Identifying animal sign can increase your odds when hunting

biggame hunter1_201_a.jpeg
Creative Commons Licence
Roger Phillips/Idaho Fish and Game

Looking for signs of game and knowing how to read them can mean the difference between a stocked or empty freezer. Tracks, rubbings and scat (droppings) are all valuable clues. Reading animal sign is a bit like reading a mystery novel. You discover clues then use those clues and your knowledge to discover “who-done-it.” It’s exciting and challenging!

Reading animal sign can be a bit tricky. For example, how old is the track, rubbing or scat? It might not be possible to get an exact time when a sign was left, but you can get an idea if a sign is relatively new or many months old. Here are some tips to help you and a few details about members of the deer family.

mule_deer_tracks_
Creative Commons Licence
IDFG

Tracks: New tracks will have sharp edges; older tracks will have rounded edges and look larger from erosion. Look at tracks for dried water drops or dried water lines. If it has been months since the last rain, you know those tracks are old.  

Scat: The way scat appears will vary with what the animal has eaten. Generally, herbivores (plant eaters) will have a looser scat when eating spring and summer plants that contain a lot of water. Think about a cow pie shape instead of a jellybean shape. Stabbing scat with a stick and breaking it open can help you determine if the scat is newer or older. Fresh scat will be darker in color. Dry, crumbly scat was most likely deposited months prior to your discovery. 

bull moose
Creative Commons Licence
NOAA 200th Photo Contest

Rubbings: Members of the deer family rub their antlers on trees to remove velvet from antlers and to mark an area with scent. Fresh rubbings will feel wet and have sap oozing from the rubbed area. Look below a rubbing for strips of removed bark. If the bark pieces are dry or faded in color, the rubbing is fairly old. The side of the tree the rubbing is on will tell you the direction the animal was traveling when it stopped to leave its mark. 

 

Moose

moose_bull
Creative Commons Licence
Kevin Noble on unsplash

Tracks: 

moose_track
Creative Commons Licence
flickr

• Front track: 4⅜” - 7” long; 3¾” – 6” wide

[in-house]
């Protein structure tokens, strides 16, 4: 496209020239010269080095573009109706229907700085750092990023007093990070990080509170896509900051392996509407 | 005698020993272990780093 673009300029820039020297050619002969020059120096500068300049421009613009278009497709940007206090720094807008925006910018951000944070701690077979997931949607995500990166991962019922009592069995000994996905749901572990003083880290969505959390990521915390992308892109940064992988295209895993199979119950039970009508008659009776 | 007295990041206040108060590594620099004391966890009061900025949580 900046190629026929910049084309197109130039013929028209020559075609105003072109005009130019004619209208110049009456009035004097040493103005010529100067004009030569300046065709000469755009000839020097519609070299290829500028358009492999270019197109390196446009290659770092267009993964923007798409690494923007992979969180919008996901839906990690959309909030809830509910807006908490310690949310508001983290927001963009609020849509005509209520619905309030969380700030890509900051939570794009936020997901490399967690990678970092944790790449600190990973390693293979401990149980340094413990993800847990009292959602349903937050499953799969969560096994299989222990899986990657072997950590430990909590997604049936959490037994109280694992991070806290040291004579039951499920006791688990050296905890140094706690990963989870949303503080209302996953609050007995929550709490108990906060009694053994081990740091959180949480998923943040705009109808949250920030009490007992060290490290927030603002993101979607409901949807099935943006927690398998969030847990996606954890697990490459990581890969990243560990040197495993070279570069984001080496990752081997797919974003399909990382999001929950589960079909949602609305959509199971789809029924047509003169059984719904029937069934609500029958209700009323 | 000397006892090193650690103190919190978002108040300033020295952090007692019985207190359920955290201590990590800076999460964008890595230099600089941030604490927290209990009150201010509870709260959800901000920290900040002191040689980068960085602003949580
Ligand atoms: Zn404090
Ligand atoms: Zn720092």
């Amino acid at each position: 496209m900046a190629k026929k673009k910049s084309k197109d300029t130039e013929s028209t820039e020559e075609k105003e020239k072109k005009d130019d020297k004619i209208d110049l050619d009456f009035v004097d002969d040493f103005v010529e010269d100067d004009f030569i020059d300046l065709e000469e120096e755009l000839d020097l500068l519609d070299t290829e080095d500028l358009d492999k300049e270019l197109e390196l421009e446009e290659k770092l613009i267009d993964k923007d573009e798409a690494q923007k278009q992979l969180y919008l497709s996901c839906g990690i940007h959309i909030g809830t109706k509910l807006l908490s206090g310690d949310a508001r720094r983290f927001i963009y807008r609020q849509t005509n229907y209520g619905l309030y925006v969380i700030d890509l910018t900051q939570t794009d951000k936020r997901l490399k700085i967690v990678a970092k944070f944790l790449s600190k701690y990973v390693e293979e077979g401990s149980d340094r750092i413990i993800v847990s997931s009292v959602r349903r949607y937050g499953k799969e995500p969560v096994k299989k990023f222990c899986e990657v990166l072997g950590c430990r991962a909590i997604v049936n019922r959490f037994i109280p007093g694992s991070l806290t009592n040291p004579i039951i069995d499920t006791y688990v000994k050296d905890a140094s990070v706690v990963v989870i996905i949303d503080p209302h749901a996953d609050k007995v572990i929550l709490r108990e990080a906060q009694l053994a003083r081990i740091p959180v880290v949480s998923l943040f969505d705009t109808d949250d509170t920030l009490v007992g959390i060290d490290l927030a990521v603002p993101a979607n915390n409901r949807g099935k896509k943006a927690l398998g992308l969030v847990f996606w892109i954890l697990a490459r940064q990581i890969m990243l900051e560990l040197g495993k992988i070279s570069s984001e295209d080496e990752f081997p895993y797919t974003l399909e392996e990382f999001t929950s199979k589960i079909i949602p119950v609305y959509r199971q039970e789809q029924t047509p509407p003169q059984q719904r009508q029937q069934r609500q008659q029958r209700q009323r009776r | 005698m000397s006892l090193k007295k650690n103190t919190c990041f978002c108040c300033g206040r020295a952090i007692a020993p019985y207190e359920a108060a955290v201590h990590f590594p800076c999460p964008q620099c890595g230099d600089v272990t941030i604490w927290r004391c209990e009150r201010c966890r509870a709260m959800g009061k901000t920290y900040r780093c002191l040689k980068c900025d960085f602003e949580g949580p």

• Rear track: 4⅛” – 6½” long; 3½” – 4⅝” wide 

• Heart-shaped; point in direction of travel

• Front track larger than rear track

• Slightly asymmetrical

Scat:

moose scat
Creative Commons Licence
Kevin Harber cc on flickr

• Pellets ½” –  ⅞” in diameter; ⅞” – 1¾” long

• Rounded or block-like 

• May be patties when feeding on wetland vegetation

Rubs:

bull moose
Creative Commons Licence
Tim Lumley cc flickr

• 15” – 8’ off the ground; usually long strips pulled from trees

• Bushes and shrubs with numerous broken branches and stripped bark from thrashing head from side to side

 

Elk

elk_bull_-_cow_image_by_siggy_nowak_from_pixaby
Creative Commons Licence
Siggy Nowak from Pixaby

Tracks:

elk_track_katie_theule_usfws
Creative Commons Licence
USFWS

• Front track: 3” – 4⅞” long; 2⅝” – 4⅝” wide

• Rear track: 2½” – 4½” long; 2⅜” – 4” wide

• Front track larger than rear track 

• Hooves are rounded; sometimes pointed with wider tips

Scat:

elk_scat_cc_on_flickr
Creative Commons Licence
flickr

• Oval-shaped pellets ⅜” – ⅝” diameter; ½” – 1½ ” long

• May look like cow pies  5” – 6” in diameter when eating wet vegetation 

• May have a dimple at one end and a point at the other end 

Rubs: 

tree nursery deer rub damage depredation December 2007
Creative Commons Licence
IDFG

• 14” – 6½’ off the ground on small-diameter trees

• 2” – 5’ off the ground on wider trees 

• Hair often found on trees 

 

Mule and White-tailed Deer 

Signs look similar and can be difficult to tell apart. 

mule deer
Creative Commons Licence
Brain Lawless IDFG

 

Tracks:

mule deer tracks
Creative Commons Licence
Adare Evans IDFG

• Front track: 2¼” – 4” long; 1⅝” – 2¾” wide

• Rear track: 2” – 3½” long; 1½” – 2⅜” wide 

• Front track larger than rear track 

• Heart-shaped; point in direction of travel

Scat:

mule deer scat
Creative Commons Licence
IDFG

• Elongated or semi-round pellets ½” – ⅝” diameter; ½” – 1” long 

• Highly variable

• May have a dimple at one end and a point at the other end 

Rubs:

white-tail deer rubbing tree with antlers
Creative Commons Licence
USFWS

• Mule deer 10” – 4’ off the ground 

• White-tailed deer 8” – 3½’ off the ground on smaller trees and willows

• Hair usually not present 

mule_deer_tracks_
Creative Commons Licence
IDFG